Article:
The postal mail arrived at Rothiemay by train as did newspapers and, of course, telegrams. The postman for Rothiemay for many years was Alexander Paul, born in Marnoch, but lived with his wife Christina at Mannoch Hill. All railway lines had telegraph wires running alongside them and the line through Rothiemay was no exception. Indeed, in 1862 telegrams were dispatched “instantly, both to Keith and Huntly, for medical assistance” when a Mr John Moyes, a labourer who had been working all day at Grange Station on Saturday 16th August 1862, intended to move on to Rothiemay Station, but got caught in an on-coming train and tore off his arm. (©Banffshire Journal & Re-print in ©Dundee Advertiser 21st August 1862). Mr Moyes, who was boarding with John Milton at Woodside, Rothiemay and was not, according to the newspaper report, expected to survive the accident, came from East Calder, Edinburgh. In fact he did survive this awful incident and died in 1871 in Grange from cancer of the neck.

The base of that first viaduct bridge, over the River Deveron, can still be seen. However, building stone viaducts and laying lines is an expensive business. The line appears to have been under-capitalised; and management had had a poor reputation over the years with much litigation and Parliamentary opposition to the activities of the proposed Highland Railway. All six of the Directors resigned in 1866 and were replaced. Economies were made. Things were slowly turned around so that shareholders were being paid a dividend of 5% in 1875. However, pleasing shareholders can often cause a business problems and that's what seems to have happened here. The line was laid, from Rothiemay Railway Station across the viaduct bridge, as single line only.  This error in concept and design caused an accident on Saturday July 17th 1886, but it also caused questions in Parliament about railway safety, signalling and single line operating that, eventually, made railways very much safer across the UK.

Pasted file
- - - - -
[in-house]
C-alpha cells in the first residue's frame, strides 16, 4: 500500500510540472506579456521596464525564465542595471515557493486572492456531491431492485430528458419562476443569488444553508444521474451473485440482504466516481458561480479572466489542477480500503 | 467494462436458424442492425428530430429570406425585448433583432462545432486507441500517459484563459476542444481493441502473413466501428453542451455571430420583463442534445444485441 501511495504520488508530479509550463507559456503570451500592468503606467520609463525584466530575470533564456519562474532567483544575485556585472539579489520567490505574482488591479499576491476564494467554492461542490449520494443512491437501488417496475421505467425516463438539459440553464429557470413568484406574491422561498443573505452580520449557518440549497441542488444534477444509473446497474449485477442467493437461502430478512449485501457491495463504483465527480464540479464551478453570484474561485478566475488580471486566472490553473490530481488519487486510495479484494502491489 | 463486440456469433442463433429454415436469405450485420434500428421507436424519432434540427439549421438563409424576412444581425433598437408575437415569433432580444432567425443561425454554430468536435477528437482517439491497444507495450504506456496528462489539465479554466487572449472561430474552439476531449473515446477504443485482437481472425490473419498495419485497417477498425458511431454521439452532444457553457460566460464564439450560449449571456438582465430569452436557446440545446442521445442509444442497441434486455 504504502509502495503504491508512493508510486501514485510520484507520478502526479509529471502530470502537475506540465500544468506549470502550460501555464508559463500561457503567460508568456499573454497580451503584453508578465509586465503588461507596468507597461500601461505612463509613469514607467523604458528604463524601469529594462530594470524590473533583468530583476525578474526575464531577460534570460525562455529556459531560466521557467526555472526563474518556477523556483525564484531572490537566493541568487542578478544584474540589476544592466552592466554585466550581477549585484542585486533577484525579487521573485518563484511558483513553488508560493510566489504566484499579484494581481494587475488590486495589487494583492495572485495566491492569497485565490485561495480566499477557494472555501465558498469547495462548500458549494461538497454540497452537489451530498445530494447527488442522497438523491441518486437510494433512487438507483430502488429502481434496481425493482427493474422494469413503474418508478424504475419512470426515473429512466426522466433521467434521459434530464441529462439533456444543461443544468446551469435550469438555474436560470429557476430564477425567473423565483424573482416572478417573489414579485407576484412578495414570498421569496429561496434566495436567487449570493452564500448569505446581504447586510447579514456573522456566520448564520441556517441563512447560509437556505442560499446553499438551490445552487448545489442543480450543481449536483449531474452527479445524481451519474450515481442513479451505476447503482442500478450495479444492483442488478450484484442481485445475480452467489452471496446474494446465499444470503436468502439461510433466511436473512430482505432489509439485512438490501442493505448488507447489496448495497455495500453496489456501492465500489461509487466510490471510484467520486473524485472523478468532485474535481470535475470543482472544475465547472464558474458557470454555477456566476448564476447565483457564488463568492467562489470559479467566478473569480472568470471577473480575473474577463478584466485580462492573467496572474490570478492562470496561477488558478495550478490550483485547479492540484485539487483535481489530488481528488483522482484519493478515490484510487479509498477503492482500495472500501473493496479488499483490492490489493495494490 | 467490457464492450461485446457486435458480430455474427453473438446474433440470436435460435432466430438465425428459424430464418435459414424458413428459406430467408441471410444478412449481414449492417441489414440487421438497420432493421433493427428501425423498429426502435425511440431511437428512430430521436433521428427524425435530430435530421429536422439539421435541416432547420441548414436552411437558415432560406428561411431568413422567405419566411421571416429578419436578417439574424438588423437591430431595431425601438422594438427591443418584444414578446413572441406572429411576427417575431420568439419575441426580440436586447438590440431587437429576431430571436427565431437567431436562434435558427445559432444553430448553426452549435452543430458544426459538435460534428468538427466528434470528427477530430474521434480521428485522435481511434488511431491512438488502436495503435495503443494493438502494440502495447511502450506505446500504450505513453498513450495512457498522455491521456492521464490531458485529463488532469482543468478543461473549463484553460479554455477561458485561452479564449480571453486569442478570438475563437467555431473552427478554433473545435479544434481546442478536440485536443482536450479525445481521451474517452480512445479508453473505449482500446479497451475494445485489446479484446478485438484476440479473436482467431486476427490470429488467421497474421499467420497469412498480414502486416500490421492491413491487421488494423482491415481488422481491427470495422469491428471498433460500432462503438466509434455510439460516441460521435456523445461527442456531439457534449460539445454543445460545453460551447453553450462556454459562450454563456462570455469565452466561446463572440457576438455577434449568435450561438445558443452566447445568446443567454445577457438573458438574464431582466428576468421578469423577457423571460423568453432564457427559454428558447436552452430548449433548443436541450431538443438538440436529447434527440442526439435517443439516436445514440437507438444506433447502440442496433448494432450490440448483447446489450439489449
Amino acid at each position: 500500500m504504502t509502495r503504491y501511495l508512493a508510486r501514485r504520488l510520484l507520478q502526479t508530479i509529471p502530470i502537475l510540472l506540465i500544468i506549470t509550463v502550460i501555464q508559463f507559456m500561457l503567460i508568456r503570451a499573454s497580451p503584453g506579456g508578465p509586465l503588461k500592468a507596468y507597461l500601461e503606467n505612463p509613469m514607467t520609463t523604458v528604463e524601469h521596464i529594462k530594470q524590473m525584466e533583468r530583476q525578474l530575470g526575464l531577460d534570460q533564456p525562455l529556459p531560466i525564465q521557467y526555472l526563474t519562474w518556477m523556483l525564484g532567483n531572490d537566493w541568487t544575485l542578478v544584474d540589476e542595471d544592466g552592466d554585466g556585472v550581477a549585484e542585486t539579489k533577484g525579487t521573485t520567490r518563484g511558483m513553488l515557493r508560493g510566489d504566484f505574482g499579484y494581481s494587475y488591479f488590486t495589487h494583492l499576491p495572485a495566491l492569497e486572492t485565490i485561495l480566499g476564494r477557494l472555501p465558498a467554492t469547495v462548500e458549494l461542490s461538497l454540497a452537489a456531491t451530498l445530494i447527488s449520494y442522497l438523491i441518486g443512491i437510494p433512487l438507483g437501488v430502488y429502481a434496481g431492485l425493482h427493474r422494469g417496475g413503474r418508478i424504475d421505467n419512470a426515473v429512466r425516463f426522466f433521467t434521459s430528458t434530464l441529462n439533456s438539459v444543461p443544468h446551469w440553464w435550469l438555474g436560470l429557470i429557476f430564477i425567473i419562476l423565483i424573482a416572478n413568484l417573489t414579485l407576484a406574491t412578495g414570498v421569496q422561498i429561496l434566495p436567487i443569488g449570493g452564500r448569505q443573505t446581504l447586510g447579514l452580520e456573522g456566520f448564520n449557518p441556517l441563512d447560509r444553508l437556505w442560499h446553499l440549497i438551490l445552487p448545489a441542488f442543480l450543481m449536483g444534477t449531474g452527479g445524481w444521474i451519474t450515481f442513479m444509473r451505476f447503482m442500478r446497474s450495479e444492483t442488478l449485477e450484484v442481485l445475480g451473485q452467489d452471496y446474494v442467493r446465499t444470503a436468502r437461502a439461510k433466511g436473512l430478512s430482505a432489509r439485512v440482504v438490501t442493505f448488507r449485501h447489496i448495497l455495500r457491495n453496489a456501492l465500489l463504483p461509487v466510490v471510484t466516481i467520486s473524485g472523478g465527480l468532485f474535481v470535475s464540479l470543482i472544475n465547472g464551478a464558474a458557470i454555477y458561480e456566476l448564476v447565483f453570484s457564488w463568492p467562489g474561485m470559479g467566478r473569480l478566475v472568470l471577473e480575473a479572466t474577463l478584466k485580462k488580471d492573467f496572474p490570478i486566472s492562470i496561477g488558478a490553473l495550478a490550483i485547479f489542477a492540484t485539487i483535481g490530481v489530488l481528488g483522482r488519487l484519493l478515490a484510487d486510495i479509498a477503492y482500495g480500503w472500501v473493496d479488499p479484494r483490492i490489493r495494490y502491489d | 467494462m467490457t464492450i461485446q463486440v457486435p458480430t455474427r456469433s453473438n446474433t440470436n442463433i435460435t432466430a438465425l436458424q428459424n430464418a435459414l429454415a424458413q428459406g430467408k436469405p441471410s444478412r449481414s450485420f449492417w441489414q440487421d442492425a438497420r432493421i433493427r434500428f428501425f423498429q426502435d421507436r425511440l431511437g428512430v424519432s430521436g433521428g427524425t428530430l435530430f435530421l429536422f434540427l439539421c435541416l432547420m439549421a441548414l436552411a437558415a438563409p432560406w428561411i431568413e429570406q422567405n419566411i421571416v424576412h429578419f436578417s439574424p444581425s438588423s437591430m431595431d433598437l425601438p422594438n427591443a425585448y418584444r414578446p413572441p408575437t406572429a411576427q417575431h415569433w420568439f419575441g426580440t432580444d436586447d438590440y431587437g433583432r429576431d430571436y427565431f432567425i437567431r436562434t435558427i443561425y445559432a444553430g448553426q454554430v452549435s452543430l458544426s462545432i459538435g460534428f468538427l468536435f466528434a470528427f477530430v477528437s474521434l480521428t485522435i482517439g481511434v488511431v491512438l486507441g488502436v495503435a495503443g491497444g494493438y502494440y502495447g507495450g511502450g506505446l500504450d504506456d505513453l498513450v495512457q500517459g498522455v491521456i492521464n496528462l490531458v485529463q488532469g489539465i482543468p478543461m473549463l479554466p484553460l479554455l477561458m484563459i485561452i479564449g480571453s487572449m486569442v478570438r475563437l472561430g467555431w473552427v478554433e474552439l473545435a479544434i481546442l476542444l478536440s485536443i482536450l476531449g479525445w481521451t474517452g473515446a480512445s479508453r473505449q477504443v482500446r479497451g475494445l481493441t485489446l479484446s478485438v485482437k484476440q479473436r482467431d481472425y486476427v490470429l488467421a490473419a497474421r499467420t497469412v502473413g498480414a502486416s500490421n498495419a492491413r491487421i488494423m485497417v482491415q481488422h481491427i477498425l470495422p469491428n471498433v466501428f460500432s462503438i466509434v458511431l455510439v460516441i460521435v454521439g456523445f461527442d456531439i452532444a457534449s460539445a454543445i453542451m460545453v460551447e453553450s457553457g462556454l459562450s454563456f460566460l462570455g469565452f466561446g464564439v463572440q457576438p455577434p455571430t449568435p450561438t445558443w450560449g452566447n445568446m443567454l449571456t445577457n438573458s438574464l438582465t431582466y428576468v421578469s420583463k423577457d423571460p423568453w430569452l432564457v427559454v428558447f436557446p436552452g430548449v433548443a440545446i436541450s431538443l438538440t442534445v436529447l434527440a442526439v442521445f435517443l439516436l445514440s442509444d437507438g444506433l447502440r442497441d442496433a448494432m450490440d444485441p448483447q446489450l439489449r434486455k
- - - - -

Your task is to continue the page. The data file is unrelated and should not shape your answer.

The strictest investigation

A newspaper report at the time explains:-

“Railway Collision at Rothiemay – An accident of a very alarming character took place at Rothiemay Railway Station on Saturday last. Being Aberdeen holiday, a special train left Aberdeen at eleven o'clock for Keith. It was timed to cross at Rothiemay Station, the ordinary train leaving Keith at 12.55. Both trains were made to run on the 'up' rails at the Station. The Keith train had just passed the points when the engine driver observed the Aberdeen train approaching. The drivers of both trains appeared to have simultaneously observed that they were to meet. To the power of the Westinghouse brake it is probably due that a very disastrous collision did not occur. The brakes were at once applied, and with such effect that the trains were almost brought to a stand-still before they met. They did, however, collide, and the shock fell most severely upon the Keith train. The buffers of the engine of the Keith train were smashed, and the carriage next to the engine was so injured that it had to be taken off and left at Rothiemay. As may be imagined, very great alarm existed among the passengers. A passenger in the Keith train, a labourer belonging to Huntly, had opened the door and was leaving the train when the collision occurred. He was thrown down upon the platform, and struck by the carriage door. He complained of injury to his side, but afterwards proceeded to Huntly with the train. A number of other passengers were considerably shaken, but none of them apparently had received injury. No damage was done to the Aberdeen train or its occupants. An occurrence of this kind naturally excited a good deal of alarm, and of course the strictest investigation will be made into the whole circumstances.” ©The Banffshire Journal  20th July 1886.

The following year The Aberdeen Journal reported in its 17th February 1887 edition that damages had been awarded, in Aberdeen Sheriff Court against the Great North of Scotland Railway Company, and for Mr William George, plasterer, of Princes Street, Huntly – the gentleman mentioned in the above excerpt.

“The Rothiemay Collision Damages against the Great North of Scotland Railway Company.